The lock cottage at Brick lock. The navigation was once owned by a George Duckett and the plaque over the door shows his ownership.
This was from another cottage at Sheering Mill, Sawbridgeworth. George Duckett also built the Hertford Union Canal joining the Lee to the Regent's Canal sometimes known as Duckett's.
Along the way there is a lot of nature reserves and some lovely old meadow lands. Also areas for water sports and other outdoor activities. Here were climbing walls, abseiling towers, canoeing,
with high rope walks too. Looked good fun, but we didn't see anyone using them.
Around Parndon Mill, now an arts centre and exhibition, there were sculpture works to be spotted. This says: 1769 The River Stort open to navigation flowing into the Lea and onwards to the Thames then out to the sea and so to ports of the world.
I liked this bridge, taking the towpath over the weir, it was made of iron with glass patterned with flowers, twigs and things.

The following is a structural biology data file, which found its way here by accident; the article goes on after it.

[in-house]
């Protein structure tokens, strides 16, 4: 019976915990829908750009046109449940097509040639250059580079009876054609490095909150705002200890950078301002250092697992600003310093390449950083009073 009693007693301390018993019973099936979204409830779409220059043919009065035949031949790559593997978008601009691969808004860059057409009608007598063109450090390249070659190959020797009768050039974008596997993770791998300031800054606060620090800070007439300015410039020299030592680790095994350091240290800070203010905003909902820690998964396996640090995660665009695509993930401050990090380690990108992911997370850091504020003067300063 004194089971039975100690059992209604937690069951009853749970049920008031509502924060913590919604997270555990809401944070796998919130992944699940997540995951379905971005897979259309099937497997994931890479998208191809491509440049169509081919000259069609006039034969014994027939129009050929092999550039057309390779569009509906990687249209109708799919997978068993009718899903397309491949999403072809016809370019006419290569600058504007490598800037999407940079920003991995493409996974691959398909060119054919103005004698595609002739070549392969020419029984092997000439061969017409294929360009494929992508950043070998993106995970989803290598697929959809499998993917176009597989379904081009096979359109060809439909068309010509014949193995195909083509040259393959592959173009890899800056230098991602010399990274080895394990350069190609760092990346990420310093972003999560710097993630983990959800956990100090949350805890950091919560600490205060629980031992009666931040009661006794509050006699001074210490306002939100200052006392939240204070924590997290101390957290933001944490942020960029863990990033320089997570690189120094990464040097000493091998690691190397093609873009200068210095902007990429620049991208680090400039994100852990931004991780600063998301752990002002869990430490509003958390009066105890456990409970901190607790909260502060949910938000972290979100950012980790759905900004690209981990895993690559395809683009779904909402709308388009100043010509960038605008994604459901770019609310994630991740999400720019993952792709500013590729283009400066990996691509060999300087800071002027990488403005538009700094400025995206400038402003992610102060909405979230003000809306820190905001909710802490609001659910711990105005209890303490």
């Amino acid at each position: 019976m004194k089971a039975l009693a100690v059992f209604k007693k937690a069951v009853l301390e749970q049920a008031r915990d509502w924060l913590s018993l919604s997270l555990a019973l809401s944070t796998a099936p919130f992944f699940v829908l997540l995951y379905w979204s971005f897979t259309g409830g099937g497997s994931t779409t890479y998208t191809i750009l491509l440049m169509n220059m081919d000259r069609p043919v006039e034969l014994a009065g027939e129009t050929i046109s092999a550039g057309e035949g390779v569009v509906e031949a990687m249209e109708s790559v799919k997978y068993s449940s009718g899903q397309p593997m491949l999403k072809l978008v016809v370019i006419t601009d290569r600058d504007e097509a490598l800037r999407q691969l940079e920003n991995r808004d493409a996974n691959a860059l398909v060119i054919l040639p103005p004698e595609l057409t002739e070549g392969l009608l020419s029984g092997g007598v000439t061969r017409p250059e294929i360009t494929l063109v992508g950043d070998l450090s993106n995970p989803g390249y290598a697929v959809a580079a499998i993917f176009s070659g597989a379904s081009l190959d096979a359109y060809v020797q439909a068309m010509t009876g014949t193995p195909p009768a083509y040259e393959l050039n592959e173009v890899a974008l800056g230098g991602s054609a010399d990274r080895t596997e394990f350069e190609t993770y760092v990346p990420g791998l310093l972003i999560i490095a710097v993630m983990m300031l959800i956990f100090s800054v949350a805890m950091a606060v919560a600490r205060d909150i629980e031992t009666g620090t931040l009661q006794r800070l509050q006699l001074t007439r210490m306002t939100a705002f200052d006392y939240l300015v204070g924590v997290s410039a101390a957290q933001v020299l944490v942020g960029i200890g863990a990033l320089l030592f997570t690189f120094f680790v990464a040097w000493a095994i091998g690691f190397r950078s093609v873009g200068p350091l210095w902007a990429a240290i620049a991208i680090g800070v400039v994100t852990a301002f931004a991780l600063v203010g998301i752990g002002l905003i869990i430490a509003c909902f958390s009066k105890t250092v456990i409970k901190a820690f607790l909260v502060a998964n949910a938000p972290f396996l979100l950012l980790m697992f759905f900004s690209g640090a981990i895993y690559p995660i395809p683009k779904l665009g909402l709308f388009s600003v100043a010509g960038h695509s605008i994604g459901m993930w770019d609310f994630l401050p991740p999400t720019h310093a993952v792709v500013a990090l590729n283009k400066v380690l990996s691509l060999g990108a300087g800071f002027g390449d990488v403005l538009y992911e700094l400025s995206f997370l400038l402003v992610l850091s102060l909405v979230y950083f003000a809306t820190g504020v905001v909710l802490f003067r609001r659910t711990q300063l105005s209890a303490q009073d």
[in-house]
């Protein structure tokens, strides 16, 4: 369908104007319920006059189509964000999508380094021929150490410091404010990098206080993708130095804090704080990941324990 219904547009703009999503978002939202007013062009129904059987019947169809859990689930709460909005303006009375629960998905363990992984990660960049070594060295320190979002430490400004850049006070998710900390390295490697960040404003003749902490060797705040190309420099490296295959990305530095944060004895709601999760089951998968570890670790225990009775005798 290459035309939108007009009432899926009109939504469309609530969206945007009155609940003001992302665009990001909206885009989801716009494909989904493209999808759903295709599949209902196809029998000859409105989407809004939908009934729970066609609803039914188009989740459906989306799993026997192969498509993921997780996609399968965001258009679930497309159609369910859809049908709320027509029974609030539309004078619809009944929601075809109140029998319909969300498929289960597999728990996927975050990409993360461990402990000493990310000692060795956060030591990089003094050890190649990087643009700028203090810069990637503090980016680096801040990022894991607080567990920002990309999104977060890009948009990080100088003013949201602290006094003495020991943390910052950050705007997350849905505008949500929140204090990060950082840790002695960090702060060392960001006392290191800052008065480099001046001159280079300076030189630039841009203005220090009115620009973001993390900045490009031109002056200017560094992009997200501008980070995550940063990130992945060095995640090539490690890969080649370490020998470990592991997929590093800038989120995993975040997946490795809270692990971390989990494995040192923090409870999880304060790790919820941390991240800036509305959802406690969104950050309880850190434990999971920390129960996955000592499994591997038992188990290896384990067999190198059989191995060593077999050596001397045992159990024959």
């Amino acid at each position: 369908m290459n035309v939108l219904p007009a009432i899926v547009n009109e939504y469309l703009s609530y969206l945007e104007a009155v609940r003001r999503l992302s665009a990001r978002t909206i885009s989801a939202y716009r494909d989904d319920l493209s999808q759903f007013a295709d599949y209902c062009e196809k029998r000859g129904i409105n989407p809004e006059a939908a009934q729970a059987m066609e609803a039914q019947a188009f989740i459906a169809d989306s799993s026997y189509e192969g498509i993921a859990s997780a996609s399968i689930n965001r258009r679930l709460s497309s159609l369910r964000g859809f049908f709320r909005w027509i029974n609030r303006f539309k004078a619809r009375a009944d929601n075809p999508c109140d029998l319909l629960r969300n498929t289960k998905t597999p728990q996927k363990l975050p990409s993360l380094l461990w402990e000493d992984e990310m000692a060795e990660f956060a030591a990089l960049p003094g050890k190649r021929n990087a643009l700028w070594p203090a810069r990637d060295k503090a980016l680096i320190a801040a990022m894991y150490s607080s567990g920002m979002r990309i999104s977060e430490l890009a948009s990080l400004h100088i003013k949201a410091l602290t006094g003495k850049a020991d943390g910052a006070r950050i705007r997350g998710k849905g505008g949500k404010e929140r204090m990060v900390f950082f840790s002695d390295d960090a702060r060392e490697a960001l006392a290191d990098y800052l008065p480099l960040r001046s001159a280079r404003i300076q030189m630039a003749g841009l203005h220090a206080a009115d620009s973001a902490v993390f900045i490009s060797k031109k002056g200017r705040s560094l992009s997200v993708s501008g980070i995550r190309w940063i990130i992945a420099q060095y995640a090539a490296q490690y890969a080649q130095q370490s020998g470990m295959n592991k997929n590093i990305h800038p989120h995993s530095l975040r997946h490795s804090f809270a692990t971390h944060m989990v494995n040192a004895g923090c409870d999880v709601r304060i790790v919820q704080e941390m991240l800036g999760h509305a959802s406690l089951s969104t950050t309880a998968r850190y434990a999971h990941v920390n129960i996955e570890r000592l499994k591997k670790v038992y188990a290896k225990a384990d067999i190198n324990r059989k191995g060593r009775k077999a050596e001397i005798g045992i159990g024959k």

Very clever and attractive with the light shining through some ot them.
Here the lovely old mill building, restored but not overdone, and the very elegant mill house beside it, complete with working style narrowboat Saltheart moored in front, just right.
Pigs (not in clover) but a very grassy field, either they've not been there long or it's just been too dry for them to have made it muddy! Can you shield your eyes from the sun with your ears? He can.
Mmmm someone wasn't concentrating!
Into Bishop's Stortford under the lovely winding footbridge looking rather like a giant spider!
And so we have travelled up the Lee and the Stort and will return now to London and Limehouse Basin from where we shall venture out onto the Thames when the tide is right.
Rivers Lee and Stort from Hertford Union Junction over 2 weeks
89 miles, 72 locks